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The VA notes key clinical metric trends from Quarter Four of 2012 to Quarter Four of 2017 show:

• 67% reduction in Veterans receiving opioid and benzodiazepine together;
• 44% reduction in Veterans on long-term opioid therapy (> to 90 days);
• 38% reduction in Veterans receiving opioids;• 56% reduction in Veterans receiving > 100 Morphine Equivalent Daily Dose;
• 51% increase in Veterans on long-term opioid therapy with a Urine Drug Screen
(UDS) completed within last year to help guide treatment decisions.

Spending on mental health programs is up almost 4x since 2006. The VA plans to promote the development of skills in VA providers to diagnose and assess PTSD
by developing a computer-based training using simulated virtual patient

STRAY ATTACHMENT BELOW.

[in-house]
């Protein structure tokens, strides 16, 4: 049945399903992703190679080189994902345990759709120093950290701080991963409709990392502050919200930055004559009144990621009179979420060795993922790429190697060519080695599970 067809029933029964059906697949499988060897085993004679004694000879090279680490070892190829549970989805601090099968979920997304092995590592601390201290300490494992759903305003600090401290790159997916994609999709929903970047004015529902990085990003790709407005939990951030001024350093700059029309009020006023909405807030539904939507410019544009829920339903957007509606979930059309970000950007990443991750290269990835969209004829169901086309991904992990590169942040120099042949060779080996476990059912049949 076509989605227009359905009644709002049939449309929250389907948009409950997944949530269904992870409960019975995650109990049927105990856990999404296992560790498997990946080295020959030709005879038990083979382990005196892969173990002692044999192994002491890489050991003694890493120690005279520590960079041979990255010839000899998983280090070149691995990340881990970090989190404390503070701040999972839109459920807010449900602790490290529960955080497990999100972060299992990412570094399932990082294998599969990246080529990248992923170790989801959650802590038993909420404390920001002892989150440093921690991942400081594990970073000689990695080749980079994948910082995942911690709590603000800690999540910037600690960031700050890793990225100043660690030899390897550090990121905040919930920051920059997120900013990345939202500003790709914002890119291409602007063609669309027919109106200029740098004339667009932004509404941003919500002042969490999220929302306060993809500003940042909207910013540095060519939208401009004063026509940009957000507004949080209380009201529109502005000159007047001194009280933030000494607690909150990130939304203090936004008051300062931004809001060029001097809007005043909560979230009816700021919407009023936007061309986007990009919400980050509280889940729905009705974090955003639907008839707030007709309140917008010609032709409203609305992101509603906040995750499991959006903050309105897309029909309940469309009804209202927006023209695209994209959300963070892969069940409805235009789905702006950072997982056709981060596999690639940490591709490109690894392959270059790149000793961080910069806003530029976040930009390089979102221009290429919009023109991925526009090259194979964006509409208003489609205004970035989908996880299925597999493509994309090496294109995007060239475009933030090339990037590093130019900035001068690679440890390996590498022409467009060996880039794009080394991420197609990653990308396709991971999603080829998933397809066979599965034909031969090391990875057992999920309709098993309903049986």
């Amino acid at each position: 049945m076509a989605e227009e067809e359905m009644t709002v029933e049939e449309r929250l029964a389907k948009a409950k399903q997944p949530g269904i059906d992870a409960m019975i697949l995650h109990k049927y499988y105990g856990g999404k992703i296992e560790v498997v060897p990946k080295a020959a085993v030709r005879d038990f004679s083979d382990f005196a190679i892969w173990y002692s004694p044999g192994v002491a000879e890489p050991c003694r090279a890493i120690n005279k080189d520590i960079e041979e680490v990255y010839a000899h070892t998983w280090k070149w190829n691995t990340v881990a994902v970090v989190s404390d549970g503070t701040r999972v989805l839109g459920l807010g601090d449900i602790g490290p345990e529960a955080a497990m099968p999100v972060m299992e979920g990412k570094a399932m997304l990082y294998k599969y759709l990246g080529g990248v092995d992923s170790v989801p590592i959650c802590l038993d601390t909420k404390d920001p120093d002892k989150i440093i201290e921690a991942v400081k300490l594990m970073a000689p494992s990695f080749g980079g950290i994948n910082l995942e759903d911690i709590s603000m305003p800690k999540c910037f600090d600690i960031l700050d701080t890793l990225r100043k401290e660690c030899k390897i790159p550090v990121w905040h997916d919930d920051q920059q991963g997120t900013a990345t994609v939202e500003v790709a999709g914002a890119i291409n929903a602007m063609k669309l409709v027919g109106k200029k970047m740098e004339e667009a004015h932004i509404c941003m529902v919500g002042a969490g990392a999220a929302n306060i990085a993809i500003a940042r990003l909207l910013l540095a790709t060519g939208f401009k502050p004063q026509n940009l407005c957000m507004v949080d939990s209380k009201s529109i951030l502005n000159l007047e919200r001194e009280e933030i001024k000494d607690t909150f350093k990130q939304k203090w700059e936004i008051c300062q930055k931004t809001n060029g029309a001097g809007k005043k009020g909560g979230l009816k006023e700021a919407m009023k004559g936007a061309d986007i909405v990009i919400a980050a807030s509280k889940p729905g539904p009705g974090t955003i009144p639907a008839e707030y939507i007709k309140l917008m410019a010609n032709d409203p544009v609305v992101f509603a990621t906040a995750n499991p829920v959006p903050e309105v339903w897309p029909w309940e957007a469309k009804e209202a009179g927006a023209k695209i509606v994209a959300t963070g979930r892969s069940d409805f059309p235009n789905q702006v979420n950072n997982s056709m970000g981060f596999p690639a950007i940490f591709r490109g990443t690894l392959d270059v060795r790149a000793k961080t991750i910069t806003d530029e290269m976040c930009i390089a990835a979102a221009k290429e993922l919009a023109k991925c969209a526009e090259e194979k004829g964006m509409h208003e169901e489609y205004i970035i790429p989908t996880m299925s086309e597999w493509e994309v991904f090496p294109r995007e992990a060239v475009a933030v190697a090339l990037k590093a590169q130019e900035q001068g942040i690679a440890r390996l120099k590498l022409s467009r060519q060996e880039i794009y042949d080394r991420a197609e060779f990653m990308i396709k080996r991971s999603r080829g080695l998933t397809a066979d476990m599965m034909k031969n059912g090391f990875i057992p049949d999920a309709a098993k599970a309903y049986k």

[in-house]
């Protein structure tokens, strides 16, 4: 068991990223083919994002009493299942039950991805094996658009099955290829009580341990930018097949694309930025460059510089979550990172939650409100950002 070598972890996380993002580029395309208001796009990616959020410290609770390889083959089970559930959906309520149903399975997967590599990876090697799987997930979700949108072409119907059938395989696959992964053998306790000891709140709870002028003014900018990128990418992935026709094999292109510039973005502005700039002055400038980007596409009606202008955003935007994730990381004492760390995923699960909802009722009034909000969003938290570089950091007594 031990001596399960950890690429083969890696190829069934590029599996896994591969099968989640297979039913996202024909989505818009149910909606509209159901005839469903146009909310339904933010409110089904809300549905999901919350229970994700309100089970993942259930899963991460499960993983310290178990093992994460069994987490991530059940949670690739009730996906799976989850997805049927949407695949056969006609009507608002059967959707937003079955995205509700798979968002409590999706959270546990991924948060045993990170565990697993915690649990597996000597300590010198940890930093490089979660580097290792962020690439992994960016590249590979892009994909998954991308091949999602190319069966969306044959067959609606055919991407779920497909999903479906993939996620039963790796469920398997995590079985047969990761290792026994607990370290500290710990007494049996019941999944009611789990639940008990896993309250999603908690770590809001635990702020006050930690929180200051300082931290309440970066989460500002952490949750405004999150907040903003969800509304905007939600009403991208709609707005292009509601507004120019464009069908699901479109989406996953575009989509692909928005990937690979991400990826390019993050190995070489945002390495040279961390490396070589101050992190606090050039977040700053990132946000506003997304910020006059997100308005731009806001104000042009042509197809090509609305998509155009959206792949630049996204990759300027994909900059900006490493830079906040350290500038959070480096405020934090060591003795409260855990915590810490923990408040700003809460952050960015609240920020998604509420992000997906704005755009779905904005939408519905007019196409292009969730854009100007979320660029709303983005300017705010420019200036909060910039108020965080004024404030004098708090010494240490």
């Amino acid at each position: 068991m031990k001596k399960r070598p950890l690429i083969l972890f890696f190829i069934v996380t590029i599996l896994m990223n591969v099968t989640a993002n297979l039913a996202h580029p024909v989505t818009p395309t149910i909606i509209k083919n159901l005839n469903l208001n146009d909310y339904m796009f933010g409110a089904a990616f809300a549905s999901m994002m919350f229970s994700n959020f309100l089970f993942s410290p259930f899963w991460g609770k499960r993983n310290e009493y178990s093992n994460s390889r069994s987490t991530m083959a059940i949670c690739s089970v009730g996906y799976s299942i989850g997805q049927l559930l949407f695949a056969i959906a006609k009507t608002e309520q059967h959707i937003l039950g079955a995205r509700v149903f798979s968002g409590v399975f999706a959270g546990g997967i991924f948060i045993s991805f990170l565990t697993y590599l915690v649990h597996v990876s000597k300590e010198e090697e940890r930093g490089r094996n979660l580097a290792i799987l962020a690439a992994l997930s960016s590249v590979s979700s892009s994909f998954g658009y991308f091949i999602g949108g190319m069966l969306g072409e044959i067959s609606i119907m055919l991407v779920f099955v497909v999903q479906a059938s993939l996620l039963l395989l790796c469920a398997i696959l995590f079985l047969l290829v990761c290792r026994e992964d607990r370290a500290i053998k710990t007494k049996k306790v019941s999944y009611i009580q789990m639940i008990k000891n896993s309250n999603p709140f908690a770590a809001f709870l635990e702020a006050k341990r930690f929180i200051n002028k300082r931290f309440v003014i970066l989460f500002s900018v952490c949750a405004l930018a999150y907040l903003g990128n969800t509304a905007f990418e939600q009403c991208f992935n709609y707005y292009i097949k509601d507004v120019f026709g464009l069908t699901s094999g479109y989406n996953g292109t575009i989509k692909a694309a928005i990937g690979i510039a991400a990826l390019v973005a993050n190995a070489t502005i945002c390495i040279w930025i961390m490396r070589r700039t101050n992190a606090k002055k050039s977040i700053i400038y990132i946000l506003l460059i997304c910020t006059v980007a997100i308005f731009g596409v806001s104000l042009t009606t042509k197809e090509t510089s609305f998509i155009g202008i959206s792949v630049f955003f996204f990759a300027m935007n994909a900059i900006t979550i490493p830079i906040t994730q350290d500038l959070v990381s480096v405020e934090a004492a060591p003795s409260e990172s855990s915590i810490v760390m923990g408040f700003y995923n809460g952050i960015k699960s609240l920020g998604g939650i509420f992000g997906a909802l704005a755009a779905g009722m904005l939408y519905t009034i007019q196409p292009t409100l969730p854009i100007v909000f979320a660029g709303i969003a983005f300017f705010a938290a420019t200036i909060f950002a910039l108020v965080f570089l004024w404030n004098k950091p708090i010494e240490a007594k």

technology that will allow clinicians to practice and receive customizable feedback
on giving CAPS-5 to a lifelike virtual patient.

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The 2019 VA Budget requests $8.6 billion for Veterans’ mental health services, an increase of 5.8% above the 2018 current estimate. It also includes $190 million for suicide
prevention outreach. VA recognizes that Veterans are at an increased risk for suicide and
implemented a national suicide prevention strategy to address this crisis. Veteran suicide in the US is at a 22/day clip.

The price of freedom. All said and told the US over the last 20 years will have spent the equivalent of $2.476 trillion with a “T” on veterans. That is the equivalent of one entire year of UK GDP.